Biography of Jonathan Meese
Compelling, urgent, and controversial, Jonathan Meese tackles unsettling aspects of German political history, adopting then rejecting ideological symbols by stripping them of meaning. A self-proclaimed cultural exorcist, he is the successor to Martin Kippenberger as the iconoclast of the 21st century.
Born in 1970 in Tokyo, Meese is at home with painting, sculpture, performance or installation based work. He never finished his course at the University of Fine Arts of Hamburg, instead he was signed up by the gallery Contemporary Fine Arts in Berlin who propelled his career forward. At the age of 18 he presented his work Ahoi der Angst at the first ever Berlin Biennale in 1998.
He has never shied away from confronting the histories and legacies of the Nazis era in Germany. In 2012 for a performance of his work Megalomania in the Art World at Kassel University he made the Hitler salute live on stage for which he was prosecuted but eventually acquitted. The court ruling that the German constitution protects artistic freedom. The work of composer Richard Wagner—specifically his three-part opera Parsifal—is a recurring theme running throughout his work, controversially it was the favorite composer of Adolf Hitler.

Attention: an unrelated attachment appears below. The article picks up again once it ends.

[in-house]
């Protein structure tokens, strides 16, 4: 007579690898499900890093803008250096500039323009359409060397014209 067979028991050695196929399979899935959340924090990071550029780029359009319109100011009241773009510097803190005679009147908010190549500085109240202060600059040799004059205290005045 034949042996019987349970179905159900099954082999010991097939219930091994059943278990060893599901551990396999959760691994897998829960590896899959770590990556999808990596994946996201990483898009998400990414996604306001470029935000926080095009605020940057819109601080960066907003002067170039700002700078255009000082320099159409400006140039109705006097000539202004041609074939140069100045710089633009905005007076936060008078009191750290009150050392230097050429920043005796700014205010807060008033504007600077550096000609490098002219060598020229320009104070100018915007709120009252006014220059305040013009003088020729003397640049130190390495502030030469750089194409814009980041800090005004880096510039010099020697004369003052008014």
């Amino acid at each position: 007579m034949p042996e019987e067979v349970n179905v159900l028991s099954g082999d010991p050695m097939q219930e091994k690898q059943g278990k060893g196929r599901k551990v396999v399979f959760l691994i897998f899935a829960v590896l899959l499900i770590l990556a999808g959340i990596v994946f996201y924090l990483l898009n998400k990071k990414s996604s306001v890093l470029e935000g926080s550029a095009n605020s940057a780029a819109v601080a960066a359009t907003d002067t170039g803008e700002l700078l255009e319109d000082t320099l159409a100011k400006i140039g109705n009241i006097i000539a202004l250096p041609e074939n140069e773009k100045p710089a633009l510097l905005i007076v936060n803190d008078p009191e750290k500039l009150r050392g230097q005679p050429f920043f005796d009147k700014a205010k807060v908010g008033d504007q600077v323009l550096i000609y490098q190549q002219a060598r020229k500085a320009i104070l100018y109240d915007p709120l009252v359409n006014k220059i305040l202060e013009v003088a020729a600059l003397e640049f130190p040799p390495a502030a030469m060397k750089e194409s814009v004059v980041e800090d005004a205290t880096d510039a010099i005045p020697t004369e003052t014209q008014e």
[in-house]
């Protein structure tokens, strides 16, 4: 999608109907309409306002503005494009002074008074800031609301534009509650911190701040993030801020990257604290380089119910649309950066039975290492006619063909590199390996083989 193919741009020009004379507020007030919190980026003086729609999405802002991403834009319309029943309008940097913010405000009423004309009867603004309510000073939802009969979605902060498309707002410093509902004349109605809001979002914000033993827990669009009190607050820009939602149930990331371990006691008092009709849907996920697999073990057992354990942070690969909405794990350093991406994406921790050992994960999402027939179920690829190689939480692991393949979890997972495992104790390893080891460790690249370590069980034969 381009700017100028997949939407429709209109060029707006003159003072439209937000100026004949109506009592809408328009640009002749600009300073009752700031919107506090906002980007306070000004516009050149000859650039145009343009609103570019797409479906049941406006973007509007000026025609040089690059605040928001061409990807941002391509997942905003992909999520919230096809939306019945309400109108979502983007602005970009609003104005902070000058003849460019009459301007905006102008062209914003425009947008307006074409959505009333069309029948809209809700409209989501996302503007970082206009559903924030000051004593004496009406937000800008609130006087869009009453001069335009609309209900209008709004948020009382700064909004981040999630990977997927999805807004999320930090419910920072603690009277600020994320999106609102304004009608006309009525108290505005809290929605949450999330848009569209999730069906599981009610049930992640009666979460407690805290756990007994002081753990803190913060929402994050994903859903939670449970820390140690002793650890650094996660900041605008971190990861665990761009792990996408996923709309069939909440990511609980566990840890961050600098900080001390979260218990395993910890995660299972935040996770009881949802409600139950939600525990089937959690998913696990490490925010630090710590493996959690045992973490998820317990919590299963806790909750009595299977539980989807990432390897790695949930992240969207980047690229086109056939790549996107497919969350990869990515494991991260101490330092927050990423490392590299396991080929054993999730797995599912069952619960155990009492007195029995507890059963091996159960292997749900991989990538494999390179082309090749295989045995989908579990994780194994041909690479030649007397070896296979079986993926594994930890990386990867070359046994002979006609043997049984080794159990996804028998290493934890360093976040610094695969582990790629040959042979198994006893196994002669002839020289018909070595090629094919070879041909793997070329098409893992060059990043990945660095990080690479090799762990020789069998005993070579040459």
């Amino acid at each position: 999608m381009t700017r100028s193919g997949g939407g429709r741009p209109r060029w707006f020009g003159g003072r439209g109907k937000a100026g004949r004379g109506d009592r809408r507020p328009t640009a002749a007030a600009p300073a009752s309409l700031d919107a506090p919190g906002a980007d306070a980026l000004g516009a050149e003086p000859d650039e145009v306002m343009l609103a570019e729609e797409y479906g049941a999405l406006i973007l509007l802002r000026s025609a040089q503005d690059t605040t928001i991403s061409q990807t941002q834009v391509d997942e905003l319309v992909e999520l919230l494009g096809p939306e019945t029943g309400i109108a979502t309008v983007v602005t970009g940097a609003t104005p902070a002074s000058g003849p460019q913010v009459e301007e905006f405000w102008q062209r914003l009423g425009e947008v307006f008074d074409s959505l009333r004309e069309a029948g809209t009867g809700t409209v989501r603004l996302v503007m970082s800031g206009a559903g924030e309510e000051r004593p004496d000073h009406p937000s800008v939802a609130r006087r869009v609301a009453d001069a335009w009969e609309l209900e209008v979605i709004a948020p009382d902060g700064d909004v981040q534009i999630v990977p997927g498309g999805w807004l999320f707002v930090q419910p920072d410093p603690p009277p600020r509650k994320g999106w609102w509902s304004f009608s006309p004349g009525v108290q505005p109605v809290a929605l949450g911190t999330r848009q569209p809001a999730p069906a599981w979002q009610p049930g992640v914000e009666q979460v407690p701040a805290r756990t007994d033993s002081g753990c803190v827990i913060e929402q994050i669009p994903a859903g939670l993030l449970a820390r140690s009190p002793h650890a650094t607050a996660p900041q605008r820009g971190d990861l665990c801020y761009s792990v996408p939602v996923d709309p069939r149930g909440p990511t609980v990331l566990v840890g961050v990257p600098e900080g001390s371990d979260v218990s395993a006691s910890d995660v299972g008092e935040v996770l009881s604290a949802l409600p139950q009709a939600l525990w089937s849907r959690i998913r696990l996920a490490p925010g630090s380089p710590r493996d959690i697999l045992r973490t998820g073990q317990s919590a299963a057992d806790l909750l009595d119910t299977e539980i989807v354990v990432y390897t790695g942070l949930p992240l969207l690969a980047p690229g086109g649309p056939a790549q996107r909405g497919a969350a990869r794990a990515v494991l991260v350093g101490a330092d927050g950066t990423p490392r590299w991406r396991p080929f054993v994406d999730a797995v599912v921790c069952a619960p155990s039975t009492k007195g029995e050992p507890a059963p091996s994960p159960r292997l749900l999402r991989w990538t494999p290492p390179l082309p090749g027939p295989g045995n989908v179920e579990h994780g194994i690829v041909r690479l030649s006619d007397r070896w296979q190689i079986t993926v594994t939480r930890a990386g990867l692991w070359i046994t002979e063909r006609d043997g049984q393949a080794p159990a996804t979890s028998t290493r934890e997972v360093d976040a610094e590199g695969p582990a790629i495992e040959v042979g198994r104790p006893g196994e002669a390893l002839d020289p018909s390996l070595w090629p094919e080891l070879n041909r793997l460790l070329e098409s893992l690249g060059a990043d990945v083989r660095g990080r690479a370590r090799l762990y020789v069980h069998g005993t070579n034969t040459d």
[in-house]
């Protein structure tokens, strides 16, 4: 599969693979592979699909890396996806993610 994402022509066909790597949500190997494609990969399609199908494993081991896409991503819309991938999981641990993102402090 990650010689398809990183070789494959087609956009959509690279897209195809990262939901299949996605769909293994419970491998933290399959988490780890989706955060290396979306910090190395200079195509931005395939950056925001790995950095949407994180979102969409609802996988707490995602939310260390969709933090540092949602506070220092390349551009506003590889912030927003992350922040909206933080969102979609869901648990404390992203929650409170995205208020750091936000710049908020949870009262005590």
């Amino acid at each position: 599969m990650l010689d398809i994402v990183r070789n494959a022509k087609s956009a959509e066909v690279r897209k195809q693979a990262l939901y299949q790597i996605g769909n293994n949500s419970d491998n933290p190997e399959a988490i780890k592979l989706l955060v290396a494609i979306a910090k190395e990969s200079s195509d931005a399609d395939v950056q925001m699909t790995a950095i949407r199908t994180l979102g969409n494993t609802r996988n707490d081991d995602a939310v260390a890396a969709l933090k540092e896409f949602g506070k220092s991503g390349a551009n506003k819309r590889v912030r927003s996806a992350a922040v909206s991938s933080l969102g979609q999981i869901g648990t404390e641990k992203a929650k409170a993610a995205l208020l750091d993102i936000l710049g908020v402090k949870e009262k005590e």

He has had numerous solo museum exhibitions including “Képi blanc, nackt” at Schirn Kunsthalle Frankfurt in 2004, “Mama Johnny” at Deichtorhallen Hamburg in 2006, and “Jonathan Meese: Sculpture” at the Museum of Contemporary Art, in Miami in 2010.
His work is featured in many international collections including the Centre Georges- Pompidou in Paris, Louisiana Museum of Modern Art in Denmark and the Stedelijk Museum in Ghent. Meese divides his time between Berlin and Hamburg.